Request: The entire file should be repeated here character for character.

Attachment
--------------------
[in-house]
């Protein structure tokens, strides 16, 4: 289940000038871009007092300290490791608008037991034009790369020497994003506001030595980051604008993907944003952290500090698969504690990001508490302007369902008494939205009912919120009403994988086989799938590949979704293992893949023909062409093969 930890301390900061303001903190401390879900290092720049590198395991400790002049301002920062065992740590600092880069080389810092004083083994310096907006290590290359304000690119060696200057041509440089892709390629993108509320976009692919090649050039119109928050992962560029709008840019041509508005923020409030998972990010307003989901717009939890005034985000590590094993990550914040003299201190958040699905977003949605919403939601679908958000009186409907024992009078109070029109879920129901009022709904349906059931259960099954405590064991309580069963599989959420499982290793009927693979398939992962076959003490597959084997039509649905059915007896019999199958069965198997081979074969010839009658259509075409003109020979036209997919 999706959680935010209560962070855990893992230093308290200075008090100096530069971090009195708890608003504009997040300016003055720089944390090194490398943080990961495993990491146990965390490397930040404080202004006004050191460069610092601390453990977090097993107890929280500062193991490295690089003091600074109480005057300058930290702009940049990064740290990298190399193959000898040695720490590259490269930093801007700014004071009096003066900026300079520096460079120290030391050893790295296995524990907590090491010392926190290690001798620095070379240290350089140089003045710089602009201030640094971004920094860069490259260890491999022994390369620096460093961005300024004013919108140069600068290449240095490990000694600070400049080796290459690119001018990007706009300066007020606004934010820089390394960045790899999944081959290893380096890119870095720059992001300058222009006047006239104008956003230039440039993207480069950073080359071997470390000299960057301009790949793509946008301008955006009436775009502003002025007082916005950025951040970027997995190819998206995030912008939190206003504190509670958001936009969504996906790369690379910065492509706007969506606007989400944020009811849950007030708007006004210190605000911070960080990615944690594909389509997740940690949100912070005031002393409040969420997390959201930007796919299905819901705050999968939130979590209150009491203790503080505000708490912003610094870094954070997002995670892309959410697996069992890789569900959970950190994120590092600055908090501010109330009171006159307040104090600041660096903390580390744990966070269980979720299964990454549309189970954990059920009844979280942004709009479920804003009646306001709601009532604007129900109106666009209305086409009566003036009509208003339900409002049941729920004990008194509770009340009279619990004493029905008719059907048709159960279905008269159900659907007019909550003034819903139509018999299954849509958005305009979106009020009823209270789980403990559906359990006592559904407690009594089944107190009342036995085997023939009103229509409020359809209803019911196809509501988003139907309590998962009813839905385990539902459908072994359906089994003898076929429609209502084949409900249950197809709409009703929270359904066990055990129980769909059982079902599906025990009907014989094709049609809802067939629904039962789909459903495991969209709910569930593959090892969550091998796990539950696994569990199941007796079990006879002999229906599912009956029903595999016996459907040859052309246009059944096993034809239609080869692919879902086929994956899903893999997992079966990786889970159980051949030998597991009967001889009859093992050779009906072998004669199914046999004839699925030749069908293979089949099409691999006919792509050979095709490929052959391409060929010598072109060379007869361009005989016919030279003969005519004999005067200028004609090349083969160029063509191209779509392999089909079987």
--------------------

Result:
[in-house]
């Protein structure tokens, strides 16, 4: 289940000038871009007092300290490791608008037991034009790369020497994003506001030595980051604008993907944003952290500090698969504690990001508490302007369902008494939205009912919120009403994988086989799938590949979704293992893949023909062409093969 930890301390900061303001903190401390879900290092720049590198395991400790002049301002920062065992740590600092880069080389810092004083083994310096907006290590290359304000690119060696200057041509440089892709390629993108509320976009692919090649050039119109928050992962560029709008840019041509508005923020409030998972990010307003989901717009939890005034985000590590094993990550914040003299201190958040699905977003949605919403939601679908958000009186409907024992009078109070029109879920129901009022709904349906059931259960099954405590064991309580069963599989959420499982290793009927693979398939992962076959003490597959084997039509649905059915007896019999199958069965198997081979074969010839009658259509075409003109020979036209997919 999706959680935010209560962070855990893992230093308290200075008090100096530069971090009195708890608003504009997040300016003055720089944390090194490398943080990961495993990491146990965390490397930040404080202004006004050191460069610092601390453990977090097993107890929280500062193991490295690089003091600074109480005057300058930290702009940049990064740290990298190399193959000898040695720490590259490269930093801007700014004071009096003066900026300079520096460079120290030391050893790295296995524990907590090491010392926190290690001798620095070379240290350089140089003045710089602009201030640094971004920094860069490259260890491999022994390369620096460093961005300024004013919108140069600068290449240095490990000694600070400049080796290459690119001018990007706009300066007020606004934010820089390394960045790899999944081959290893380096890119870095720059992001300058222009006047006239104008956003230039440039993207480069950073080359071997470390000299960057301009790949793509946008301008955006009436775009502003002025007082916005950025951040970027997995190819998206995030912008939190206003504190509670958001936009969504996906790369690379910065492509706007969506606007989400944020009811849950007030708007006004210190605000911070960080990615944690594909389509997740940690949100912070005031002393409040969420997390959201930007796919299905819901705050999968939130979590209150009491203790503080505000708490912003610094870094954070997002995670892309959410697996069992890789569900959970950190994120590092600055908090501010109330009171006159307040104090600041660096903390580390744990966070269980979720299964990454549309189970954990059920009844979280942004709009479920804003009646306001709601009532604007129900109106666009209305086409009566003036009509208003339900409002049941729920004990008194509770009340009279619990004493029905008719059907048709159960279905008269159900659907007019909550003034819903139509018999299954849509958005305009979106009020009823209270789980403990559906359990006592559904407690009594089944107190009342036995085997023939009103229509409020359809209803019911196809509501988003139907309590998962009813839905385990539902459908072994359906089994003898076929429609209502084949409900249950197809709409009703929270359904066990055990129980769909059982079902599906025990009907014989094709049609809802067939629904039962789909459903495991969209709910569930593959090892969550091998796990539950696994569990199941007796079990006879002999229906599912009956029903595999016996459907040859052309246009059944096993034809239609080869692919879902086929994956899903893999997992079966990786889970159980051949030998597991009967001889009859093992050779009906072998004669199914046999004839699925030749069908293979089949099409691999006919792509050979095709490929052959391409060929010598072109060379007869361009005989016919030279003969005519004999005067200028004609090349083969160029063509191209779509392999089909079987």